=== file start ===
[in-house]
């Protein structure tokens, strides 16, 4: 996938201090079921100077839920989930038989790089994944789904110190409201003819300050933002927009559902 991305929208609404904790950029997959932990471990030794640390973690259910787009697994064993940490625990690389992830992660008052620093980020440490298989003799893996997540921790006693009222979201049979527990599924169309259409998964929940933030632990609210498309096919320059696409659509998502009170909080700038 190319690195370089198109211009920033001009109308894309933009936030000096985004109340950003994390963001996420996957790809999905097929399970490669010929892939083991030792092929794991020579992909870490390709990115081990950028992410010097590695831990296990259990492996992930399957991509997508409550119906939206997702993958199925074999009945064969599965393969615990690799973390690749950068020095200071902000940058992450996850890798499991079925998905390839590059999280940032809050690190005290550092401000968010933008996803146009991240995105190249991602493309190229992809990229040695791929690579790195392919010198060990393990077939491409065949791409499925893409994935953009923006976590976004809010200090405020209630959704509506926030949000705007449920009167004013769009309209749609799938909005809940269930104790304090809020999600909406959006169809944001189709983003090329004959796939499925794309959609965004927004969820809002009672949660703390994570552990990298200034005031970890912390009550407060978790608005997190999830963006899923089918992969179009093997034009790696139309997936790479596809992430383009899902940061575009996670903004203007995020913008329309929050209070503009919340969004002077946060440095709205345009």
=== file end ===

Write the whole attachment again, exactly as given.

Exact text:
[in-house]
């Protein structure tokens, strides 16, 4: 996938201090079921100077839920989930038989790089994944789904110190409201003819300050933002927009559902 991305929208609404904790950029997959932990471990030794640390973690259910787009697994064993940490625990690389992830992660008052620093980020440490298989003799893996997540921790006693009222979201049979527990599924169309259409998964929940933030632990609210498309096919320059696409659509998502009170909080700038 190319690195370089198109211009920033001009109308894309933009936030000096985004109340950003994390963001996420996957790809999905097929399970490669010929892939083991030792092929794991020579992909870490390709990115081990950028992410010097590695831990296990259990492996992930399957991509997508409550119906939206997702993958199925074999009945064969599965393969615990690799973390690749950068020095200071902000940058992450996850890798499991079925998905390839590059999280940032809050690190005290550092401000968010933008996803146009991240995105190249991602493309190229992809990229040695791929690579790195392919010198060990393990077939491409065949791409499925893409994935953009923006976590976004809010200090405020209630959704509506926030949000705007449920009167004013769009309209749609799938909005809940269930104790304090809020999600909406959006169809944001189709983003090329004959796939499925794309959609965004927004969820809002009672949660703390994570552990990298200034005031970890912390009550407060978790608005997190999830963006899923089918992969179009093997034009790696139309997936790479596809992430383009899902940061575009996670903004203007995020913008329309929050209070503009919340969004002077946060440095709205345009």